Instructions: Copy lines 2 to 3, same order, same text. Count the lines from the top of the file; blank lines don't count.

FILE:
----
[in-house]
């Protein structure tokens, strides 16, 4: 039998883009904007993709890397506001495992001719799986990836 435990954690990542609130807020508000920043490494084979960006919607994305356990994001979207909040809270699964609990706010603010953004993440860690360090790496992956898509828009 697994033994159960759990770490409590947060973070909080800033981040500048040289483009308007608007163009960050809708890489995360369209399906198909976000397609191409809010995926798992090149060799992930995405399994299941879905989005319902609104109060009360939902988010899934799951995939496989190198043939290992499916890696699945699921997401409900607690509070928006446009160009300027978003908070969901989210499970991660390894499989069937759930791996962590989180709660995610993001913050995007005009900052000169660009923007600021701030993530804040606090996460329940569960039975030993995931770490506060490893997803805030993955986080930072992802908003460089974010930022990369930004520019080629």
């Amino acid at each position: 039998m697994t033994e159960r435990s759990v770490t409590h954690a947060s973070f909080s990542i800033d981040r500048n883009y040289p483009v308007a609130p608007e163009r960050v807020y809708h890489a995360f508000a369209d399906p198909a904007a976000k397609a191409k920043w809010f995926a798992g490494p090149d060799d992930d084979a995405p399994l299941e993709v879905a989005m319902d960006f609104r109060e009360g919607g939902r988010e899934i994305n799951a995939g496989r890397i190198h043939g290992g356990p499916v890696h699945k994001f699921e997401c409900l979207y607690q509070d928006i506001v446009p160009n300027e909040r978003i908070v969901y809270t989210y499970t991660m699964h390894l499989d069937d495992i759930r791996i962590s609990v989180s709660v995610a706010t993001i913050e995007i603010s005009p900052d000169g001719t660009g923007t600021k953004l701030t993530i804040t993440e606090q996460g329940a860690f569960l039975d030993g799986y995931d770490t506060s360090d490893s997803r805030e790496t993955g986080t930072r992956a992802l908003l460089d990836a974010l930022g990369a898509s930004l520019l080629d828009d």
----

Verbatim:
């Protein structure tokens, strides 16, 4: 039998883009904007993709890397506001495992001719799986990836 435990954690990542609130807020508000920043490494084979960006919607994305356990994001979207909040809270699964609990706010603010953004993440860690360090790496992956898509828009 697994033994159960759990770490409590947060973070909080800033981040500048040289483009308007608007163009960050809708890489995360369209399906198909976000397609191409809010995926798992090149060799992930995405399994299941879905989005319902609104109060009360939902988010899934799951995939496989190198043939290992499916890696699945699921997401409900607690509070928006446009160009300027978003908070969901989210499970991660390894499989069937759930791996962590989180709660995610993001913050995007005009900052000169660009923007600021701030993530804040606090996460329940569960039975030993995931770490506060490893997803805030993955986080930072992802908003460089974010930022990369930004520019080629």
């Amino acid at each position: 039998m697994t033994e159960r435990s759990v770490t409590h954690a947060s973070f909080s990542i800033d981040r500048n883009y040289p483009v308007a609130p608007e163009r960050v807020y809708h890489a995360f508000a369209d399906p198909a904007a976000k397609a191409k920043w809010f995926a798992g490494p090149d060799d992930d084979a995405p399994l299941e993709v879905a989005m319902d960006f609104r109060e009360g919607g939902r988010e899934i994305n799951a995939g496989r890397i190198h043939g290992g356990p499916v890696h699945k994001f699921e997401c409900l979207y607690q509070d928006i506001v446009p160009n300027e909040r978003i908070v969901y809270t989210y499970t991660m699964h390894l499989d069937d495992i759930r791996i962590s609990v989180s709660v995610a706010t993001i913050e995007i603010s005009p900052d000169g001719t660009g923007t600021k953004l701030t993530i804040t993440e606090q996460g329940a860690f569960l039975d030993g799986y995931d770490t506060s360090d490893s997803r805030e790496t993955g986080t930072r992956a992802l908003l460089d990836a974010l930022g990369a898509s930004l520019l080629d828009d």